The Memoirs of Louis XIV HTML version

The Chevalier De Lorraine
The Chevalier de Lorraine looked very ill, but it was in consequence of his excessive
debauchery, for he had once been a handsome man. He had a well-made person, and if
the interior had answered to the exterior I should have had nothing to say against him. He
was, however, a very bad man, and his friends were no better than he. Three or four years
before my husband's death, and for his satisfaction, I was reconciled with the Chevalier,
and from that time he did me no mischief. He was always before so much afraid of being
sent away that he used to tell Monsieur he ought to know what I was saying and doing,
that he might be apprised of any attempt that should be made against the Chevalier or his
He died so poor that his friends were obliged to bury him; yet he had 100,000 crowns of
revenue, but he was so bad a manager that his people always robbed him. Provided they
would supply him when he wanted them with a thousand pistoles for his pleasures or his
play, he let them dispose of his property as they thought fit. That Grancey drew large
sums from him. He met with a shocking death. He was standing near Madame de Mare,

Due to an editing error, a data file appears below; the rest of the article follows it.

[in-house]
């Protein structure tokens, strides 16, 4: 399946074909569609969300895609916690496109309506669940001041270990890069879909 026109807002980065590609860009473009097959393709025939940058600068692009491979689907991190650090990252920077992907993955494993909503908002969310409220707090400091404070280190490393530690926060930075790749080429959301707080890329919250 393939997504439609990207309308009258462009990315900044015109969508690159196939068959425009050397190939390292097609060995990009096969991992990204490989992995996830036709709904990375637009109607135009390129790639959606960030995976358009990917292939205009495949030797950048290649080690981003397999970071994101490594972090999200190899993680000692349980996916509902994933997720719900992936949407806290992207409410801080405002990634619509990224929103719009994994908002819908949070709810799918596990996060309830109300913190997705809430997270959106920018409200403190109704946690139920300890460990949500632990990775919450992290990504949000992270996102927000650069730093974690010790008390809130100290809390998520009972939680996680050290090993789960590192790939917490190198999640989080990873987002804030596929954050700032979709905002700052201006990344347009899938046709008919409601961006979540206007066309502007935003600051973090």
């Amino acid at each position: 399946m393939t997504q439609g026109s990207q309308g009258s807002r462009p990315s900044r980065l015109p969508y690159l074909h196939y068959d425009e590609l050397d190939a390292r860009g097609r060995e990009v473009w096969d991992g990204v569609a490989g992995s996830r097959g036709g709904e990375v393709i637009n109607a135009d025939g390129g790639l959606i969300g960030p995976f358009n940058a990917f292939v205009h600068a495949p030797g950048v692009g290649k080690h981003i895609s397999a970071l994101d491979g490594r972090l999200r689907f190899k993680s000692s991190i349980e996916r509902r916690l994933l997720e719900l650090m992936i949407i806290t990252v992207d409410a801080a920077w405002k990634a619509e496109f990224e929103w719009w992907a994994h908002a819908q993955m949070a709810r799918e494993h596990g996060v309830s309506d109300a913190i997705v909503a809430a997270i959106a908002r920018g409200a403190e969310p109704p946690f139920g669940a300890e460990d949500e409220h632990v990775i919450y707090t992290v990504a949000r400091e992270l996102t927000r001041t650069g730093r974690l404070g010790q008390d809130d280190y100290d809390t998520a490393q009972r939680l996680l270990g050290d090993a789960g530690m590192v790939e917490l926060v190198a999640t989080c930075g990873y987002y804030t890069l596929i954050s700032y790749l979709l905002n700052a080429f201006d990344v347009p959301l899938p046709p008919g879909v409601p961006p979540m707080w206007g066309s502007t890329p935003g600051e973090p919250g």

Grancey's sister, and telling her that he had been sitting up at some of his extravagant
pleasures all night, and was uttering the most horrible expressions, when suddenly he was
stricken with apoplexy, lost the power of speech, and shortly afterwards expired.
[He died suddenly in his own house, playing at ombre, as many of his family had done,
and was regretted by no person except Mdlle. de Lillebonne, to whom he was believed to
have been privately married.
--Note to Dangeau's Journal. This man, who was suspected of having poisoned the King's
sister-in-law, was nevertheless in possession of four abbeys, the revenues of which
defrayed the expenses of his debaucheries.]